A year and six round trips to Jerusalem (around a 2.5 hour trip by bus in each direction) went by with me bringing ever more documentation to the Ministry and going for additional meetings. In the end, my degree was not recognized, in spite of documentation that seemed to indicate it should be. The details are somewhat complicated, however in short, I completed my degree at Excelsior College, a distance learning school accredited by the Middle States Association and the New York State Board of Regents (the same organizations that accredit Columbia University, New York University, Cornell University, etc.). The fact that my degree was from a distance learning school meant that the Ministry people put up one hurdle after another and kept changing their minds about why they didn’t want to recognize my degree.

Finally, I was forced to accept the fact that if I wanted to stay here, I was not going to continue teaching so I decided to expand my writing to a full time occupation and now work from home and write for a living exclusively.

You are paid to write articles and pages for websites, but what other writing jobs have you had, and what’s the most fun or unusual request you’ve had?

Well, there are literally dozens of different types of writing projects out there and I’ve at one point or another done most of them. Journalistic writing, technical writing, grant writing, marketing writing and blog writing come to mind as a few examples.

However, I’d say the most fun I had by far was when I was asked by one of my regular clients, a web site called Travelujah whom I usually blog for, to work as a reporter covering a story – it was an annual event at the Jordan river which celebrates the place where Jesus is believed to have been baptized.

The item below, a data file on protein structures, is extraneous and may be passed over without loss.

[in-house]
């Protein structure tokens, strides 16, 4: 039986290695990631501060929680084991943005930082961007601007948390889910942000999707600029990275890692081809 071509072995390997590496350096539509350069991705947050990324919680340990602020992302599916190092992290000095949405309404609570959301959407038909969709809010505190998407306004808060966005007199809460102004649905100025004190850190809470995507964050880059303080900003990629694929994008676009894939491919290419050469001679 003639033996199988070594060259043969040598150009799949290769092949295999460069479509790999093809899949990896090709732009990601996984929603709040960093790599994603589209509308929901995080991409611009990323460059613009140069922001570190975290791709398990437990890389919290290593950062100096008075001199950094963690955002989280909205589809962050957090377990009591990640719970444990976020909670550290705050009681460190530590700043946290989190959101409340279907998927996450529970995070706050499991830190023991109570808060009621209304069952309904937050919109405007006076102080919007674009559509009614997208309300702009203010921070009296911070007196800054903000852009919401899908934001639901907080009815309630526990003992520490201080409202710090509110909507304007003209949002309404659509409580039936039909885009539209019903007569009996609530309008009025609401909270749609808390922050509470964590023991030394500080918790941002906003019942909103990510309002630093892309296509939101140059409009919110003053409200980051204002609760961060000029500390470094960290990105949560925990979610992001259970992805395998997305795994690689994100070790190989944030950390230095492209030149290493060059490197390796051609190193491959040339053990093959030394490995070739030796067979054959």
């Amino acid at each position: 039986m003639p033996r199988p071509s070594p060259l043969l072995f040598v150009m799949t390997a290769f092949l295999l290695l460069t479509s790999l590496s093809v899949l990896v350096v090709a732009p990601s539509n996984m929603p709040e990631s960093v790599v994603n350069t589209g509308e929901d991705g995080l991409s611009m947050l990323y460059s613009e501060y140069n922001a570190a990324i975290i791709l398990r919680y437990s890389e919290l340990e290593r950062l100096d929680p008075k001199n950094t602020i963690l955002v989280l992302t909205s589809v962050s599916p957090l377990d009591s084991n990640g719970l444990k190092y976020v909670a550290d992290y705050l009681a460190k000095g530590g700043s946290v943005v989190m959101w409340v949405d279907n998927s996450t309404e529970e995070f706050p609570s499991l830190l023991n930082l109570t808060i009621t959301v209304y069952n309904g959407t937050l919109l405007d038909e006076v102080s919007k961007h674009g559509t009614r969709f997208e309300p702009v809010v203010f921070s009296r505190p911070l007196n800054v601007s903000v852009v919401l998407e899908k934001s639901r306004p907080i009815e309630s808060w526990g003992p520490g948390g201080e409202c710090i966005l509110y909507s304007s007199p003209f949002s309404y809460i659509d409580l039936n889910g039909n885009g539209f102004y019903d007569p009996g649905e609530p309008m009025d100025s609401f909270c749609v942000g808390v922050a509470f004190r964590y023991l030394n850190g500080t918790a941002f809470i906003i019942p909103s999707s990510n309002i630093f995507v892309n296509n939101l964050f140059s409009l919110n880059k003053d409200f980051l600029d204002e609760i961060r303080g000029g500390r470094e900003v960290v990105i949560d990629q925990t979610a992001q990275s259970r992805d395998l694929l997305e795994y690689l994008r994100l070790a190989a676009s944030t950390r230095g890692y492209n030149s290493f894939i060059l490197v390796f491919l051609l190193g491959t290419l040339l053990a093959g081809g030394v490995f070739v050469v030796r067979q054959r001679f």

I think I loved it because I was fulfilling a childhood dream – I’d always wanted to be a reporter, but my parents talked me out of it saying that it was hard to get work in that field. However, going out there, actually talking to people, taking notes and pictures and then crafting a story from scratch, was to me one of the most enjoyable experiences I’ve ever had as a writer.

Which type of writing job is the most frequent?

I’d say that it’s a toss up between blog posts and content writing. The two are fairly similar except for the fact that blogs are usually less formally written and are often shorter.

What advice can you offer to people who want to make money with freelance writing?

Don’t sell yourself short. There are a lot of predators out there who will try to get you to work for them for free or for pennies per article. Hold out for what you think is a fair price. The other thing I would suggest is to constantly practice and hone your craft. The more time you spend writing (and reading) good content, the better you’ll get and the more money you’ll be able to command.

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Every Way to Make Money | An Interview About Freelance Writing with Eric Hammer